Powderpuff game 2015

Senior girls prevail after rough battle


The senior girls’ team was accused of playing violently and unfairly after they routed the junior girls’ team.

On May 29, Oak Park Associated Student Body once again held its annual Powderpuff Game on the football field at 5 in the afternoon.

Powderpuff football games are a flag football or touch football games between girls from junior and senior classes. Usually the funds and concession sales from the game are used for the senior class as well as dances and rallies for the upcoming school year. In order to play and get a t-shirt, girls had to sign up and pay a $20 fee. Also, each player had to fill out of waiver that brought to their attentions that they can potentially get injured during the practices and games.

While the game’s purpose is an excellent opportunity for the girls on each team to bond and have fun, the game caused tensions between both teams and aggressive behavior and actions were performed by both parties.

“The seniors played dirty,” junior Jessica Townsend said, “The refs did not call anything against them and it supposed to be flag football, and not tackle football, and it took the fun out of the whole game.”

Many junior players claimed that the seniors were tackling and stampeding over them and some claimed that inappropriate slangs and words were shared amongst both parties.

One of the biggest arguments that caused many to be angry was the fact that a senior’s father was referee for the game, so some people speculated that his calls were made to help the senior team win.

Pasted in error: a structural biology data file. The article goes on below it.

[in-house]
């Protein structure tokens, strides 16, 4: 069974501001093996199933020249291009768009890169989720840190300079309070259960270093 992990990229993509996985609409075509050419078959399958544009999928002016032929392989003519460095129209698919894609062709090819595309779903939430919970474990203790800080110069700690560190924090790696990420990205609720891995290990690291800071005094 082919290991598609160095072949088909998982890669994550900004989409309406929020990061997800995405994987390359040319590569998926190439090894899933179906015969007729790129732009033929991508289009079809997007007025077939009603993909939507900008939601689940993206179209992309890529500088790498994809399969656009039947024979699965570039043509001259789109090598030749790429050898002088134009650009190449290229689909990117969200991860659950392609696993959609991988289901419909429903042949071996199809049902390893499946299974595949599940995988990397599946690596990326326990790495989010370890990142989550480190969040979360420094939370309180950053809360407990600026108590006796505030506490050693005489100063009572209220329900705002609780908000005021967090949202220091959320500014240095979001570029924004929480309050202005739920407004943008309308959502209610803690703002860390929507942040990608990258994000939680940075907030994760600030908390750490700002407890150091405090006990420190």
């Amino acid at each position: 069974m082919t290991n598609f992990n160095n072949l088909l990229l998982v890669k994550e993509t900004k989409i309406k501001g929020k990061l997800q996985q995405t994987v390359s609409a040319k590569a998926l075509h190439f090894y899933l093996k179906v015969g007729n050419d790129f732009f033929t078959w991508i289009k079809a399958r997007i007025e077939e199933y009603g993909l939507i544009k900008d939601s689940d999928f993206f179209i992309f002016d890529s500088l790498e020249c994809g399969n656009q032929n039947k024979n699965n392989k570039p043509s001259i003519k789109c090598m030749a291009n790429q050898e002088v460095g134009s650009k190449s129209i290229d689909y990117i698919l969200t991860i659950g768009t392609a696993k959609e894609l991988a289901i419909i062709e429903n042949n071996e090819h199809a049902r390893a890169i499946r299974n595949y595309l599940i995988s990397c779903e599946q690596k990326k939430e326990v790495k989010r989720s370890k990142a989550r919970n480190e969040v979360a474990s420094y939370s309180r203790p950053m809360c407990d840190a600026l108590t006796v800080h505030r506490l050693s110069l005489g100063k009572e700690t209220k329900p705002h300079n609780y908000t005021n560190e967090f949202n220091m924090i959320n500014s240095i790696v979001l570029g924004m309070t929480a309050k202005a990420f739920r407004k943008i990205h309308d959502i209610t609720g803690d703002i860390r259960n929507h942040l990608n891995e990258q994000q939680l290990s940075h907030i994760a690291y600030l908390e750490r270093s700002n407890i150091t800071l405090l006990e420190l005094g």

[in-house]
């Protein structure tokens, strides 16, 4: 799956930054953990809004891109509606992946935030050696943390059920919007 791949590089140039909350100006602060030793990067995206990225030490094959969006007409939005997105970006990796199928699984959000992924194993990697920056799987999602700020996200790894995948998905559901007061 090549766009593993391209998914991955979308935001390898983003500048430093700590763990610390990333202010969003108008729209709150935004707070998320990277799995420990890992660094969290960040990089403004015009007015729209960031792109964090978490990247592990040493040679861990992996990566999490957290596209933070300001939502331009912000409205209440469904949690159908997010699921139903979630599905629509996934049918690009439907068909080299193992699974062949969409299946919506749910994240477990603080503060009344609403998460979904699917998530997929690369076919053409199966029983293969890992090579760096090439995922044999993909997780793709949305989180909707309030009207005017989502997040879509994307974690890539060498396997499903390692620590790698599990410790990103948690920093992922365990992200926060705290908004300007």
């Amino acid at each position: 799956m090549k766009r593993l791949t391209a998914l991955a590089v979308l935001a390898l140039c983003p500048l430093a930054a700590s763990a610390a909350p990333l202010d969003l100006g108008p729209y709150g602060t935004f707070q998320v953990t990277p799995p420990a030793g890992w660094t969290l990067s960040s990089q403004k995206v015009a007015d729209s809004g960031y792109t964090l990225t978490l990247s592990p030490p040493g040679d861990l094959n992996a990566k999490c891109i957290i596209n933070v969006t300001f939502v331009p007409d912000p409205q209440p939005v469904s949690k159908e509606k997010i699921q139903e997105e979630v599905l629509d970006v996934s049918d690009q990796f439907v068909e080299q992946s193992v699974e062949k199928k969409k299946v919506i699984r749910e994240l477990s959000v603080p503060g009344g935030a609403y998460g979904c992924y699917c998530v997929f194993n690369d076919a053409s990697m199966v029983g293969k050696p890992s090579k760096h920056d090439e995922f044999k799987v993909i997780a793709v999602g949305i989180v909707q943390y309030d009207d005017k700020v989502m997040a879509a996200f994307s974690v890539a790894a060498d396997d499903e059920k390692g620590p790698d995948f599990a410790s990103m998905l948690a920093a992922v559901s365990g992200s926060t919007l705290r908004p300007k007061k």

“While it probably seemed unfair that my dad reefed the game,” senior Maris Paden said, “he gave us four fouls on the seniors, so he certainly wasn’t biased. It was fun having him on the field and it was a game that was extremely rewarding.”

Some juniors, due to the calls made by the referee, coined the term “Daddy ball” as a way to reveal the flaw within the calls and other issues.

Beside this, tensions finally collided when Emma Borrow, a junior defender, was tackled and approached by senior Megan Farzaneh, and then everyone stormed the field in order to break up the fight between the two girls before someone got hurt. At the same time, two other players got into a heated argument that needed to be broken apart as well.

“This was the second year I saw a fight during the Powderpuff games,” Paden said. “My instincts led me onto the field in order to break it up, but I had to be concerned about my safety as well.”

After that little conflict, the game continued on. Many concerned parents witnessed their children and the teams use profanity and derogatory language towards each other. While most thought the fights were ridiculous, some disagreed.

“I thought the fight was justified,” junior Lauren Welin said. “[The seniors] were playing dirty and the juniors were just trying to stand up for themselves.”

The juniors, however, were struggling to win and were always following the seniors who ended up winning the game 24-12. Even though, the juniors were defeated, many had high spirits and were confident that they will come back next year and win the game

“I had a great time and liked that it was very intense and I got to meet new girls who I never met before which was pretty cool,” Michelle Townsely said.